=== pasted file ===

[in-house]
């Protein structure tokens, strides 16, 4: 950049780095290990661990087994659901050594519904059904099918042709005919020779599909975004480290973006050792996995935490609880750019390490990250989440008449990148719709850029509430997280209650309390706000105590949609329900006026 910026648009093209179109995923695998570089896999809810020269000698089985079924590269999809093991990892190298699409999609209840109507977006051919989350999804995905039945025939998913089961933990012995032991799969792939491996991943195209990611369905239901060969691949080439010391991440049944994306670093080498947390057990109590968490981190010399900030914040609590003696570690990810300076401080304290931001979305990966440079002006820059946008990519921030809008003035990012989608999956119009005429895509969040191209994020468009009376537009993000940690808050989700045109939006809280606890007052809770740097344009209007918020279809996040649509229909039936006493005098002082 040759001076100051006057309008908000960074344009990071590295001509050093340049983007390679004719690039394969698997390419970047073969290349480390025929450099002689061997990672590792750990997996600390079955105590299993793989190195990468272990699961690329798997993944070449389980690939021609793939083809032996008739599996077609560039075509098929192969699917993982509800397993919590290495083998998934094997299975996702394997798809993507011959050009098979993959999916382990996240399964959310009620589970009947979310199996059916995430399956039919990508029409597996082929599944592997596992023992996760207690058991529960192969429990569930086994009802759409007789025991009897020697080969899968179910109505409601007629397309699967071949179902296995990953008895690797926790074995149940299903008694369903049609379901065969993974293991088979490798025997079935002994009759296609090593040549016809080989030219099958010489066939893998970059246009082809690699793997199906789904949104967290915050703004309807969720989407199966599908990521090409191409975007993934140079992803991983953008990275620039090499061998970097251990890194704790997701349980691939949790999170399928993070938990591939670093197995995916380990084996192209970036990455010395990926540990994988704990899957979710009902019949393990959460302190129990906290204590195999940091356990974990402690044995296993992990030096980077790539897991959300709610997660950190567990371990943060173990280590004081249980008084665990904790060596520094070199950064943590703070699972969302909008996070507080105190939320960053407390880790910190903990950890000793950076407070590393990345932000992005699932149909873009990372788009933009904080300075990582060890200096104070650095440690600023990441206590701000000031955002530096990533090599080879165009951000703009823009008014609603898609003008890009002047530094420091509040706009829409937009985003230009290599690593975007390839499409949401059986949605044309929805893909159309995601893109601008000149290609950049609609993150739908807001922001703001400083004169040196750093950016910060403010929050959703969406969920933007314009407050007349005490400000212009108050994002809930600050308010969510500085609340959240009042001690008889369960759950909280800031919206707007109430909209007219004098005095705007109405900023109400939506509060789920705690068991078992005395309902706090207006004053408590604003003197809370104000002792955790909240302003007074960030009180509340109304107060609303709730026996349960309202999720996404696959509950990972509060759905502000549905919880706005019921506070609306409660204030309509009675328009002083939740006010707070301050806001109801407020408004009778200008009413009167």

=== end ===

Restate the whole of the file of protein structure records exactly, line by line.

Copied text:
[in-house]
């Protein structure tokens, strides 16, 4: 950049780095290990661990087994659901050594519904059904099918042709005919020779599909975004480290973006050792996995935490609880750019390490990250989440008449990148719709850029509430997280209650309390706000105590949609329900006026 910026648009093209179109995923695998570089896999809810020269000698089985079924590269999809093991990892190298699409999609209840109507977006051919989350999804995905039945025939998913089961933990012995032991799969792939491996991943195209990611369905239901060969691949080439010391991440049944994306670093080498947390057990109590968490981190010399900030914040609590003696570690990810300076401080304290931001979305990966440079002006820059946008990519921030809008003035990012989608999956119009005429895509969040191209994020468009009376537009993000940690808050989700045109939006809280606890007052809770740097344009209007918020279809996040649509229909039936006493005098002082 040759001076100051006057309008908000960074344009990071590295001509050093340049983007390679004719690039394969698997390419970047073969290349480390025929450099002689061997990672590792750990997996600390079955105590299993793989190195990468272990699961690329798997993944070449389980690939021609793939083809032996008739599996077609560039075509098929192969699917993982509800397993919590290495083998998934094997299975996702394997798809993507011959050009098979993959999916382990996240399964959310009620589970009947979310199996059916995430399956039919990508029409597996082929599944592997596992023992996760207690058991529960192969429990569930086994009802759409007789025991009897020697080969899968179910109505409601007629397309699967071949179902296995990953008895690797926790074995149940299903008694369903049609379901065969993974293991088979490798025997079935002994009759296609090593040549016809080989030219099958010489066939893998970059246009082809690699793997199906789904949104967290915050703004309807969720989407199966599908990521090409191409975007993934140079992803991983953008990275620039090499061998970097251990890194704790997701349980691939949790999170399928993070938990591939670093197995995916380990084996192209970036990455010395990926540990994988704990899957979710009902019949393990959460302190129990906290204590195999940091356990974990402690044995296993992990030096980077790539897991959300709610997660950190567990371990943060173990280590004081249980008084665990904790060596520094070199950064943590703070699972969302909008996070507080105190939320960053407390880790910190903990950890000793950076407070590393990345932000992005699932149909873009990372788009933009904080300075990582060890200096104070650095440690600023990441206590701000000031955002530096990533090599080879165009951000703009823009008014609603898609003008890009002047530094420091509040706009829409937009985003230009290599690593975007390839499409949401059986949605044309929805893909159309995601893109601008000149290609950049609609993150739908807001922001703001400083004169040196750093950016910060403010929050959703969406969920933007314009407050007349005490400000212009108050994002809930600050308010969510500085609340959240009042001690008889369960759950909280800031919206707007109430909209007219004098005095705007109405900023109400939506509060789920705690068991078992005395309902706090207006004053408590604003003197809370104000002792955790909240302003007074960030009180509340109304107060609303709730026996349960309202999720996404696959509950990972509060759905502000549905919880706005019921506070609306409660204030309509009675328009002083939740006010707070301050806001109801407020408004009778200008009413009167």